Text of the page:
By Christie Huck
Christie Huck is Executive Director of City Garden Montessori Charter School. With a background in community organizing and social activism, Christie entered the education reform movement as a parent and community member concerned about education equity and integration in schools. She worked with City Garden’s founder and parents to develop the first Montessori and neighborhood charter school in Missouri. City Garden, which opened as a charter school in 2008, provides children with a rigorous, individualized education with a focus on social justice. Christie lives in St. Louis’s Shaw neighborhood with her three children.
On May 5th and 6th, City Garden Montessori School convened individuals and organizations from across the region to discuss and learn about how racial and economic integration—in schools and in neighborhoods—could be a critical mechanism for achieving equity in St. Louis. (You can read more about the convening at this link.)
About 200 individuals participated in meetings over the course of two days, and we were joined by national experts, Phil Tegeler, Executive Director of the Poverty and Race Research Action Council, Tanya Clay House, Assistant Deputy Secretary of the US Department of Education, and Eddie Wartts, St. Louis Regional Field Director for the US Department of Housing and Urban Development.
Perhaps the most poignant statement made during these sessions was that in the US, geographic income segregation is growing primarily among families with children. This trend is certainly a reality in the St. Louis region.
At the same time, Phil Tegeler shared that there are dramatic benefits for children who move from low-income neighborhoods to “high opportunity” areas with thriving school districts. When low-income children are able to access high-performing school districts, the results include higher test scores and better grades, reduced exposure to the criminal justice system, 130% higher incomes as adults, improved college attendance and completion, lower teen pregnancy rates, reduced obesity and diabetes rates, improved mental health, reduced exposure to lead, and reduced exposure to violence and toxic stress.
The benefits of integrated schools go beyond these “concrete” outcomes. It has become evident that racial and economic integration benefits all children—improving critical thinking skills (learning to see and anticipate others’ points of views), resulting in more “cross-racial” friendships and reduced “racial anxiety.” Children who attend integrated schools are also more likely to choose integrated neighborhoods as adults, which ultimately helps to decrease inequities in our society.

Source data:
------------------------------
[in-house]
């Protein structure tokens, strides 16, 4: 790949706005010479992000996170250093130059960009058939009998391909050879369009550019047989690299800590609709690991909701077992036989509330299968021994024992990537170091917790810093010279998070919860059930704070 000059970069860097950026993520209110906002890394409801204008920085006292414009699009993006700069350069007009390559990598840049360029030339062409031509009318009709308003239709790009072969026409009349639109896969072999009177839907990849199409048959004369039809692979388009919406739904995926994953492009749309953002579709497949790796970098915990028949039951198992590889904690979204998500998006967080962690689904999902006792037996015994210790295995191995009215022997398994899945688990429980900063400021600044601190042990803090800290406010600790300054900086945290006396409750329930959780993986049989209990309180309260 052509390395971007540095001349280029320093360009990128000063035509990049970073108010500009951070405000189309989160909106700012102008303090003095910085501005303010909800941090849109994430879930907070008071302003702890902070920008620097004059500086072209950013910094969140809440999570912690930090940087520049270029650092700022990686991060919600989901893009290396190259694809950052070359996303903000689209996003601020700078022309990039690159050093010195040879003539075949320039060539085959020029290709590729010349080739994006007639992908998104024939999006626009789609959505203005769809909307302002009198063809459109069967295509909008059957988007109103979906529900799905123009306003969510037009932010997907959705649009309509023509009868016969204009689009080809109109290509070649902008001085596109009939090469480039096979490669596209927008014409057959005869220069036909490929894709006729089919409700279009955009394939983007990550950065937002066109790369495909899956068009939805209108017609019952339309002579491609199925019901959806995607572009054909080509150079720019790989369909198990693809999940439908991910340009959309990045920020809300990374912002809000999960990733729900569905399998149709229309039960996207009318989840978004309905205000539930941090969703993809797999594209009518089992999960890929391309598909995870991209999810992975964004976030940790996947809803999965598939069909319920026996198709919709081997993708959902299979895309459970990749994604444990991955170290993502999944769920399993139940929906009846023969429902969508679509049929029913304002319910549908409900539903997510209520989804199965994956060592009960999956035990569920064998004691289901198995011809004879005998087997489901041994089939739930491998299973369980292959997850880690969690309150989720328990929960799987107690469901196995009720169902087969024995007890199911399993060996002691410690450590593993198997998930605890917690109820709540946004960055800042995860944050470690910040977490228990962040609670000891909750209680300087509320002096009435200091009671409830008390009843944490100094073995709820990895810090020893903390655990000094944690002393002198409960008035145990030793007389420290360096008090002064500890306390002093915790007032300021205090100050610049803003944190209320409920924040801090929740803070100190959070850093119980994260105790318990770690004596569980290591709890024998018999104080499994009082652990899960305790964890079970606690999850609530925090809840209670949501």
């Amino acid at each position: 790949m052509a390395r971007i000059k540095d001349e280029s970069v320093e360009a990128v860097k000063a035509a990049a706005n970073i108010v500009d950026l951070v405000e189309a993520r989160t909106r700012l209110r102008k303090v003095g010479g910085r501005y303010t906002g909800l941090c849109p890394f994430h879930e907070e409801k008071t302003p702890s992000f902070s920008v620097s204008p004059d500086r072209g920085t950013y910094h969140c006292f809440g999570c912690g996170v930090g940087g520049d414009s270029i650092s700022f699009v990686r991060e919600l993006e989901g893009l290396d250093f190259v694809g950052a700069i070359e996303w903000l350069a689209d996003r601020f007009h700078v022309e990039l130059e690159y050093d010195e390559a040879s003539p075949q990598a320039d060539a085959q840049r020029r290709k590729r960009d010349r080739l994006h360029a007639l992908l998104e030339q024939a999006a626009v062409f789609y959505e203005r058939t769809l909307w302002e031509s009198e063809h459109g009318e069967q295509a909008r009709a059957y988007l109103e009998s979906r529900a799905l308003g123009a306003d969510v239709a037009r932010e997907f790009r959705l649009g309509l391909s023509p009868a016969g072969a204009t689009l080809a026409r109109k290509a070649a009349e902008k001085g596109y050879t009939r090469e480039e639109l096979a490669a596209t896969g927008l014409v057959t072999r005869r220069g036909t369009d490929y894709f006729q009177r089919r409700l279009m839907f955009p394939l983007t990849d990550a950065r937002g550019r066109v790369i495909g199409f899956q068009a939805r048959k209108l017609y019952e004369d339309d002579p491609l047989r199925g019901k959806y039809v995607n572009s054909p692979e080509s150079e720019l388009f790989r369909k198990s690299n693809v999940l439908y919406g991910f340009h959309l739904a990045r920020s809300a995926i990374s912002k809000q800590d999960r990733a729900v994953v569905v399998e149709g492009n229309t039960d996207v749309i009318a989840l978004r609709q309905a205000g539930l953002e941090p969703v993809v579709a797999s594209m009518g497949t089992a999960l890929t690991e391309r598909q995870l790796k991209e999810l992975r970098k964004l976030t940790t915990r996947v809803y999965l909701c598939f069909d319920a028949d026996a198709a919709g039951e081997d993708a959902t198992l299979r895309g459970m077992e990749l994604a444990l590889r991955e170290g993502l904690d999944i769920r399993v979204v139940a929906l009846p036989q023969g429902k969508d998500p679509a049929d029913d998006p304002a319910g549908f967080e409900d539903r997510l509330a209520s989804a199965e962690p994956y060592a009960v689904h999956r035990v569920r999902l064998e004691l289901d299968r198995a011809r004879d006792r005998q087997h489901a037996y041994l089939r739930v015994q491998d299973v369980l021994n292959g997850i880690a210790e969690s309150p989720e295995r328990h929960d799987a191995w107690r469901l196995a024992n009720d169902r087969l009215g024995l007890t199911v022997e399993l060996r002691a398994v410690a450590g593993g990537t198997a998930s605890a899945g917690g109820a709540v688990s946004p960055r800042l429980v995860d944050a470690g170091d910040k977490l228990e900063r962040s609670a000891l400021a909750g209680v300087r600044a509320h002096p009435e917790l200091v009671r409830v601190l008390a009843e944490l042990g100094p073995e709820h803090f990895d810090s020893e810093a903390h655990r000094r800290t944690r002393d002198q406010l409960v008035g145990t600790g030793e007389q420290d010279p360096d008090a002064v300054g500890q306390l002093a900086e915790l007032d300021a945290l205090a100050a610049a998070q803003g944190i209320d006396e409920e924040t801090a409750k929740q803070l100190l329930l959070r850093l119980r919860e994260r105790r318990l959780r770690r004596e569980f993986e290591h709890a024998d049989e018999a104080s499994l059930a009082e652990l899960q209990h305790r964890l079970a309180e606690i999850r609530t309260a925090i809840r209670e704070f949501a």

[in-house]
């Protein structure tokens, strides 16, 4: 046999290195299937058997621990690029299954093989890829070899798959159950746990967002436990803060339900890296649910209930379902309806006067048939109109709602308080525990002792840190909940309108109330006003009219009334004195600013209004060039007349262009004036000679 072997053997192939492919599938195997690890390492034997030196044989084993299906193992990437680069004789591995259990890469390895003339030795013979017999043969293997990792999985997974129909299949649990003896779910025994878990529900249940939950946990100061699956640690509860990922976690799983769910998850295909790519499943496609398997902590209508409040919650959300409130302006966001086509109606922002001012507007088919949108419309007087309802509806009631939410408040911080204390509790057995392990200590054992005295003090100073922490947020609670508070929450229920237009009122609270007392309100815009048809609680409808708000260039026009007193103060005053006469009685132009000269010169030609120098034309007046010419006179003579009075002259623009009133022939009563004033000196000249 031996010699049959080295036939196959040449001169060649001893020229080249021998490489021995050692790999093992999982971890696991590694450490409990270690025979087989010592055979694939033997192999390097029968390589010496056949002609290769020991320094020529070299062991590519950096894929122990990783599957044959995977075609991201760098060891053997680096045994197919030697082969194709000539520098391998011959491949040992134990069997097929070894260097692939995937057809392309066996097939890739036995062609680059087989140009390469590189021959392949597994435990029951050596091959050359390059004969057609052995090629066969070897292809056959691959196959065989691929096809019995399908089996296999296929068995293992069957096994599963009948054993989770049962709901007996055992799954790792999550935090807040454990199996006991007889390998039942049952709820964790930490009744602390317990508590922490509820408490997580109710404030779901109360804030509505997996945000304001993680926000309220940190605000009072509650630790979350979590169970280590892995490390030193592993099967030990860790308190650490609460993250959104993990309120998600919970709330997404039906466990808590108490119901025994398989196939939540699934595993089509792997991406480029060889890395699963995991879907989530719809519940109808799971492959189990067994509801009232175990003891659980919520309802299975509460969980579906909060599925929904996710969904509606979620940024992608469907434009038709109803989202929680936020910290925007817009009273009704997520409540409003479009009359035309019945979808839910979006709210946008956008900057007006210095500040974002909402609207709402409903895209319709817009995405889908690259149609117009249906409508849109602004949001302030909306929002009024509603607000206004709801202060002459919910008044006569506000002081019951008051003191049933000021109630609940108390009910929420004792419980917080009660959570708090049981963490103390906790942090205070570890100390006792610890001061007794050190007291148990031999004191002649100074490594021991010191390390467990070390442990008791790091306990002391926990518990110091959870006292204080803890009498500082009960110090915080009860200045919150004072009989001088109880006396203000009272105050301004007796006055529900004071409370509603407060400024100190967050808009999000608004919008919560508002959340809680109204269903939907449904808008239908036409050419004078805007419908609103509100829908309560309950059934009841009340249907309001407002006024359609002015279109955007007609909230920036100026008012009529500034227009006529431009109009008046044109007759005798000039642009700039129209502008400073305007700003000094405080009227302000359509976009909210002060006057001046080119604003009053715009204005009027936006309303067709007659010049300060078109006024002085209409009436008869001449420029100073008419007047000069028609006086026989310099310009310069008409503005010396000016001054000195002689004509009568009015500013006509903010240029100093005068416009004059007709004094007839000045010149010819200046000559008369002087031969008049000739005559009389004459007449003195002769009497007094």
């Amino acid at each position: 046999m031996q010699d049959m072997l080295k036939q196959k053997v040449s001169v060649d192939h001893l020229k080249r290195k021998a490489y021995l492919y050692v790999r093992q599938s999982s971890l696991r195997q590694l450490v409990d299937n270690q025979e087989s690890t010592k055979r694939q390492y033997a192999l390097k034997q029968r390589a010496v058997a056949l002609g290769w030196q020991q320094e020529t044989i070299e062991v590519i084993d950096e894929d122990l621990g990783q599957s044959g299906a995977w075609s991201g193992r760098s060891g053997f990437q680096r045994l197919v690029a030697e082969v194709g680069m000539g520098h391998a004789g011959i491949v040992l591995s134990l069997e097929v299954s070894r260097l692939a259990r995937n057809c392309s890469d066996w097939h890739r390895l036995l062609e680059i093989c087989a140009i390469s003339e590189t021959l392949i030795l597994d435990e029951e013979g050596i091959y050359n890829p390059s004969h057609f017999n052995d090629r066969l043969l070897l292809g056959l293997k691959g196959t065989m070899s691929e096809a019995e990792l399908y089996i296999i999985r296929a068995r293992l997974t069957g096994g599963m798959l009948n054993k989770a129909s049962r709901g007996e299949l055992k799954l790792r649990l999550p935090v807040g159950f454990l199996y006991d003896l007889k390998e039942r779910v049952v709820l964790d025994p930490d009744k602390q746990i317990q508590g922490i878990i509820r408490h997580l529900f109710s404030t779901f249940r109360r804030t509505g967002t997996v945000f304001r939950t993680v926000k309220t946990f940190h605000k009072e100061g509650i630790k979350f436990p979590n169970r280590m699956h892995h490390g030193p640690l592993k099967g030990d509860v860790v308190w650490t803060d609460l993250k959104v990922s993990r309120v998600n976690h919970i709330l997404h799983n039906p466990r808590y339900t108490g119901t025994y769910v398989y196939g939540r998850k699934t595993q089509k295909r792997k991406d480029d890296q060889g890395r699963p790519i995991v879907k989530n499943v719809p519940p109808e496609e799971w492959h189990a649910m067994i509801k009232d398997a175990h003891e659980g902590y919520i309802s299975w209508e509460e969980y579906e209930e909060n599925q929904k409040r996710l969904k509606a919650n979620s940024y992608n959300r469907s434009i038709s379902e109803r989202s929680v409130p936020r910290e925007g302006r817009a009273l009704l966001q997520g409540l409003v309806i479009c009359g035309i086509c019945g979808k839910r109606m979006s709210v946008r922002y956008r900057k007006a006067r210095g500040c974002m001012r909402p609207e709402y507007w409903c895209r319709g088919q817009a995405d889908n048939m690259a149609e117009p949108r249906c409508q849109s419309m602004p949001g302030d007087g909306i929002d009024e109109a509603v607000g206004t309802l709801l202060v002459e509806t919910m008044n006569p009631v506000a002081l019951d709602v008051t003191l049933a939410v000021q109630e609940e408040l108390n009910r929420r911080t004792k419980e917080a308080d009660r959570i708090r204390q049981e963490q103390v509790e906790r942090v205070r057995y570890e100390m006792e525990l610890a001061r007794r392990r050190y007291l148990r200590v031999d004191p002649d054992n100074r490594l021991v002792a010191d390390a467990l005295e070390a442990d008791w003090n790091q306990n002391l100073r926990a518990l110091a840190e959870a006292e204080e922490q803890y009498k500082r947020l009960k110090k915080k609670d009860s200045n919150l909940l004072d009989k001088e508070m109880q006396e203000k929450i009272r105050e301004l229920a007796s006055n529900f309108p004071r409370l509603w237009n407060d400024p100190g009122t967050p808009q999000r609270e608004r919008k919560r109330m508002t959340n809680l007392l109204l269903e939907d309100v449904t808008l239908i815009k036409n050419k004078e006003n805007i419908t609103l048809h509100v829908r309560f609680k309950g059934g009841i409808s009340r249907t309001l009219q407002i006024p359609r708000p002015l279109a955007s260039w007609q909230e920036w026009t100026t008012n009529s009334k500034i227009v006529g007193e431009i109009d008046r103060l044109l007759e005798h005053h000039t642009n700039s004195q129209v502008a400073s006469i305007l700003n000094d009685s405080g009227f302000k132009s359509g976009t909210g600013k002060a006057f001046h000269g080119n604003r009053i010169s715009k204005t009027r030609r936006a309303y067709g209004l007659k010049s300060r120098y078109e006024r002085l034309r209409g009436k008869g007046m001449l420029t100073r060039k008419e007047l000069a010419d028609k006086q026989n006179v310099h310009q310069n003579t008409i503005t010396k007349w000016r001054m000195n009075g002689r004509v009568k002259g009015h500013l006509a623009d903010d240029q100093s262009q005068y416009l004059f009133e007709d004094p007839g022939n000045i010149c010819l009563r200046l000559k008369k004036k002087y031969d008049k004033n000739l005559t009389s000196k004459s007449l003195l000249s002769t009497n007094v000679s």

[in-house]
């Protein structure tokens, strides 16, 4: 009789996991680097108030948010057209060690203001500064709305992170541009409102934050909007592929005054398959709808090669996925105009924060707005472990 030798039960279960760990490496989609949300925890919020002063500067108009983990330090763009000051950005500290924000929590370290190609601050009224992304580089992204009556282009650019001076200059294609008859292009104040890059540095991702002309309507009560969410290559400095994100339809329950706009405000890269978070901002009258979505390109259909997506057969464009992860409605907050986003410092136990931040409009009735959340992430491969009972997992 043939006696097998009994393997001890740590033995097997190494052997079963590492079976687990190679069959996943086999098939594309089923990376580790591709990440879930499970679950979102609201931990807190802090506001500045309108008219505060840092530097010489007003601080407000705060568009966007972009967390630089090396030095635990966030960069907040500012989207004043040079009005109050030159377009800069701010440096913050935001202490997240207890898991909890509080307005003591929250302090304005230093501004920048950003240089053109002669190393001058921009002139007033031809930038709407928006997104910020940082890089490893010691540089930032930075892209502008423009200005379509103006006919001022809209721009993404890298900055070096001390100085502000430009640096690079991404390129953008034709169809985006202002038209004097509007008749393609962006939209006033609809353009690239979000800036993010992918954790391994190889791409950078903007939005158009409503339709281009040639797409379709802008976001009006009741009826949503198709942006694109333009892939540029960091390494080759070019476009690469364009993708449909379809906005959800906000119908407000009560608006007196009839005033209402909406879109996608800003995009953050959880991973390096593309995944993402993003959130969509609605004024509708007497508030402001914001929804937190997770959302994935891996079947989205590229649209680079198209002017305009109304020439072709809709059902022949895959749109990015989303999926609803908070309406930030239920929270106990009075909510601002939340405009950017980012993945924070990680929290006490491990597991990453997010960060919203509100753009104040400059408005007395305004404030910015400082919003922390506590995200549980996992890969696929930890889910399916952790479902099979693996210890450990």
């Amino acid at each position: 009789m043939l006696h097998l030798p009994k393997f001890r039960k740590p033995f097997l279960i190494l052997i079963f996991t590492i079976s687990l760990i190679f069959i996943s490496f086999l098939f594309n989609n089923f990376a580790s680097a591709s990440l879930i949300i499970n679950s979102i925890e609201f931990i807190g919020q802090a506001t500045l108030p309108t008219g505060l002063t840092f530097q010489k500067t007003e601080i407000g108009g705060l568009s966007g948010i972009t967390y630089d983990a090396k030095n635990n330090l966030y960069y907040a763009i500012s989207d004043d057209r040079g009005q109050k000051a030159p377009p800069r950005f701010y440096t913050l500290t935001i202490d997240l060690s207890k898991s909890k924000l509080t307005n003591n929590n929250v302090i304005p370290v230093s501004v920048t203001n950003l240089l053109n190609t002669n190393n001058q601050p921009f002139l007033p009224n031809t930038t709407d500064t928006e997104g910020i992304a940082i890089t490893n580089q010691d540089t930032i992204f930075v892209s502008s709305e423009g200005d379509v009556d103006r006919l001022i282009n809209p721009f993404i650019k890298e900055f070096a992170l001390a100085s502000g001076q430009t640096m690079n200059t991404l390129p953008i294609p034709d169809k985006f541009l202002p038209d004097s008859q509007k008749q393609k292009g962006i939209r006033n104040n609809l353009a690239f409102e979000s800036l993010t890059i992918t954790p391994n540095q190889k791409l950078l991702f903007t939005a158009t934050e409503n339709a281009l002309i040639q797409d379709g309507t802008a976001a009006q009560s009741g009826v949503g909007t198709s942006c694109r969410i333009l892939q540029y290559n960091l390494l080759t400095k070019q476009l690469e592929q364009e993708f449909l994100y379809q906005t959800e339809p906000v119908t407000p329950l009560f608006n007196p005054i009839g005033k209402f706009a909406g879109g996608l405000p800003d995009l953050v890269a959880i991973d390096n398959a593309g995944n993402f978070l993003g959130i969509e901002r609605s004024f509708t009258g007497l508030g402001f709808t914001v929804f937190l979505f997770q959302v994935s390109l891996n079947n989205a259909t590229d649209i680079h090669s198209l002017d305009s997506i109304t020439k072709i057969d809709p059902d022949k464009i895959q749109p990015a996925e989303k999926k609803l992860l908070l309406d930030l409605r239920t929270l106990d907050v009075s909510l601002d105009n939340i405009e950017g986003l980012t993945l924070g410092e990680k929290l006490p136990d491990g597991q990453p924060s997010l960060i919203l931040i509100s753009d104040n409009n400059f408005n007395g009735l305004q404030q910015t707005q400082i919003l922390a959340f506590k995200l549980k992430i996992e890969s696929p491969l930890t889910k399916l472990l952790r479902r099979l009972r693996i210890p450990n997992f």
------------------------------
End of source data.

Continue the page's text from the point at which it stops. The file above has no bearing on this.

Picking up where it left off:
St. Louis is the 5th most segregated of the 50 largest metropolitan area in the United States. The events in Ferguson in 2014 exposed how detrimental this is, and has been, for our region.
It is time to address the segregation that exists in our region, and to ensure that all children and all families in St. Louis have access to quality housing and quality schools. Doing so will go a long way toward creating equity. Not doing so will continue to cause harm not just to individuals, but to our region as a whole.
Through collaboration between municipal governments, school districts and housing officials, we could create an innovative plan that includes affordable housing throughout our region, increasing access to high-opportunity districts for low-income children. By continuing to improve educational options in high poverty areas, we will draw middle-class families to these neighborhoods, dissipating the hyper-concentration of poverty that currently exists throughout the City of St. Louis and the inner-ring suburbs.
City Garden Montessori School is working at a very local level to address these issues. City Garden is a racially and economically integrated neighborhood charter school in South St. Louis City. We situated our school in the 63110 zip code because it is one of the most integrated parts of the city. As the school has become more successful, more middle and upper income families are moving into the neighborhood in order to apply to City Garden. From a community development standpoint, this is a “great” problem to have. However, low-income families are finding it more difficult to stay or move into the neighborhood—which counters the intent and mission of the school.
We have initiated a Coalition for Neighborhood Diversity and Affordable Housing to explore mechanisms to sustain the racial and economic diversity of the neighborhood, even while this area continues to rebound.
The events last week marked the launch of this coalition. On Friday, we invited regional housing and education leaders to discuss this issue at a regional level. The level of interest and enthusiasm was impressive.
I think St. Louis has reached its time—to right the wrongs of the past and to forge a new path forward, toward equity. Integration of schools and neighborhoods must be central components of regional change.
As stated in the Ferguson Commission’s report: “These divides we’ve created—between Black and White, between rich and poor and middle class—are bad for all of us, not just some of us(“Forward Through Ferguson,” 2015).” At the same time, addressing these divides will benefit all of us, starting with our children, to create a more hopeful future for our region.
Articles in “From the Field” represent the opinions of the author only and do not represent the views of the Community Builders Network of Metro St. Louis or the University of Missouri- St. Louis.